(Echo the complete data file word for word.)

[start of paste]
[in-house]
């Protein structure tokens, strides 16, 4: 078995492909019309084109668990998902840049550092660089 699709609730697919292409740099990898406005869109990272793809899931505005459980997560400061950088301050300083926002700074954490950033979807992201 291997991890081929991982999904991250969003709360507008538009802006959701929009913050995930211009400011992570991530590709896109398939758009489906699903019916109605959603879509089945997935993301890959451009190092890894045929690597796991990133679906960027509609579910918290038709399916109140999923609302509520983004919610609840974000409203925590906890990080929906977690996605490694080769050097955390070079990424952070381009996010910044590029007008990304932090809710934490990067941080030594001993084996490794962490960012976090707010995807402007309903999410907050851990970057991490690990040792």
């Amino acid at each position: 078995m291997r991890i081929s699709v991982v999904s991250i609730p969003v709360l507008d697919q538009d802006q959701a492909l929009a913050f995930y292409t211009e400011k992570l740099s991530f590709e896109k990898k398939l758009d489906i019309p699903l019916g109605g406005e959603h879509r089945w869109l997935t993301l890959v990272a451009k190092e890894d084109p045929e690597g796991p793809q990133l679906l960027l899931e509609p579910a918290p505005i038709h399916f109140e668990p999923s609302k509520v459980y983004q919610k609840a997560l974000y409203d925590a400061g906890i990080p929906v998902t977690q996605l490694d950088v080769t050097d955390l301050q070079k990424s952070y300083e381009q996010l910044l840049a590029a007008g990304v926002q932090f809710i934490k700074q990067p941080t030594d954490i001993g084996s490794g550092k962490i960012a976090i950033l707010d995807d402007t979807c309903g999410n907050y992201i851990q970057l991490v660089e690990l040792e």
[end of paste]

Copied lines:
[in-house]
């Protein structure tokens, strides 16, 4: 078995492909019309084109668990998902840049550092660089 699709609730697919292409740099990898406005869109990272793809899931505005459980997560400061950088301050300083926002700074954490950033979807992201 291997991890081929991982999904991250969003709360507008538009802006959701929009913050995930211009400011992570991530590709896109398939758009489906699903019916109605959603879509089945997935993301890959451009190092890894045929690597796991990133679906960027509609579910918290038709399916109140999923609302509520983004919610609840974000409203925590906890990080929906977690996605490694080769050097955390070079990424952070381009996010910044590029007008990304932090809710934490990067941080030594001993084996490794962490960012976090707010995807402007309903999410907050851990970057991490690990040792």
């Amino acid at each position: 078995m291997r991890i081929s699709v991982v999904s991250i609730p969003v709360l507008d697919q538009d802006q959701a492909l929009a913050f995930y292409t211009e400011k992570l740099s991530f590709e896109k990898k398939l758009d489906i019309p699903l019916g109605g406005e959603h879509r089945w869109l997935t993301l890959v990272a451009k190092e890894d084109p045929e690597g796991p793809q990133l679906l960027l899931e509609p579910a918290p505005i038709h399916f109140e668990p999923s609302k509520v459980y983004q919610k609840a997560l974000y409203d925590a400061g906890i990080p929906v998902t977690q996605l490694d950088v080769t050097d955390l301050q070079k990424s952070y300083e381009q996010l910044l840049a590029a007008g990304v926002q932090f809710i934490k700074q990067p941080t030594d954490i001993g084996s490794g550092k962490i960012a976090i950033l707010d995807d402007t979807c309903g999410n907050y992201i851990q970057l991490v660089e690990l040792e």